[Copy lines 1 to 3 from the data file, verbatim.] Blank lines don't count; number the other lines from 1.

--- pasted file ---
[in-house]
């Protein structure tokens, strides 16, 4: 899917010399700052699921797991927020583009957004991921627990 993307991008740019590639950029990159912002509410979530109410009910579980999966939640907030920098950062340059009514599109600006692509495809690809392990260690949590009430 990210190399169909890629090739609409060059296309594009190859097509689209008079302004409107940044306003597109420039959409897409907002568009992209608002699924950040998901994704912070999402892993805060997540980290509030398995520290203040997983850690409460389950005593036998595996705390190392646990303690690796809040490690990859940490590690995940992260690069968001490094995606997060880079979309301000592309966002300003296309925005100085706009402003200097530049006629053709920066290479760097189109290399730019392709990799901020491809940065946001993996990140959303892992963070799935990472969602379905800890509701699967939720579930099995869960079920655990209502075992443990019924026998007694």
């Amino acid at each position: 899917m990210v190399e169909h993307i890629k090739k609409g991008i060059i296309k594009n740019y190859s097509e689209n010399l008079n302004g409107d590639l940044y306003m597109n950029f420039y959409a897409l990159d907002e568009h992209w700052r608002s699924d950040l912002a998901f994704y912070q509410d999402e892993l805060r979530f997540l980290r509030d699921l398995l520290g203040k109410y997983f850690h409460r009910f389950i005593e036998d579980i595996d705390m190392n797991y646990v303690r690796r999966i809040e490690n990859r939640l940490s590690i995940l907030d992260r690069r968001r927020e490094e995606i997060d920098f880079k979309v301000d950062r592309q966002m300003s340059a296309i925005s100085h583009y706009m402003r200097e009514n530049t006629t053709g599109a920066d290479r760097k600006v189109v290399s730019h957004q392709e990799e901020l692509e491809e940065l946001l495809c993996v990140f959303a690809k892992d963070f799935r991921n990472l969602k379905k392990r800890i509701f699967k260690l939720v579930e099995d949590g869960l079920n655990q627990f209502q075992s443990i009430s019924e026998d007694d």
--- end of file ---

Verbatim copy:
[in-house]
């Protein structure tokens, strides 16, 4: 899917010399700052699921797991927020583009957004991921627990 993307991008740019590639950029990159912002509410979530109410009910579980999966939640907030920098950062340059009514599109600006692509495809690809392990260690949590009430 990210190399169909890629090739609409060059296309594009190859097509689209008079302004409107940044306003597109420039959409897409907002568009992209608002699924950040998901994704912070999402892993805060997540980290509030398995520290203040997983850690409460389950005593036998595996705390190392646990303690690796809040490690990859940490590690995940992260690069968001490094995606997060880079979309301000592309966002300003296309925005100085706009402003200097530049006629053709920066290479760097189109290399730019392709990799901020491809940065946001993996990140959303892992963070799935990472969602379905800890509701699967939720579930099995869960079920655990209502075992443990019924026998007694």
């Amino acid at each position: 899917m990210v190399e169909h993307i890629k090739k609409g991008i060059i296309k594009n740019y190859s097509e689209n010399l008079n302004g409107d590639l940044y306003m597109n950029f420039y959409a897409l990159d907002e568009h992209w700052r608002s699924d950040l912002a998901f994704y912070q509410d999402e892993l805060r979530f997540l980290r509030d699921l398995l520290g203040k109410y997983f850690h409460r009910f389950i005593e036998d579980i595996d705390m190392n797991y646990v303690r690796r999966i809040e490690n990859r939640l940490s590690i995940l907030d992260r690069r968001r927020e490094e995606i997060d920098f880079k979309v301000d950062r592309q966002m300003s340059a296309i925005s100085h583009y706009m402003r200097e009514n530049t006629t053709g599109a920066d290479r760097k600006v189109v290399s730019h957004q392709e990799e901020l692509e491809e940065l946001l495809c993996v990140f959303a690809k892992d963070f799935r991921n990472l969602k379905k392990r800890i509701f699967k260690l939720v579930e099995d949590g869960l079920n655990q627990f209502q075992s443990i009430s019924e026998d007694d």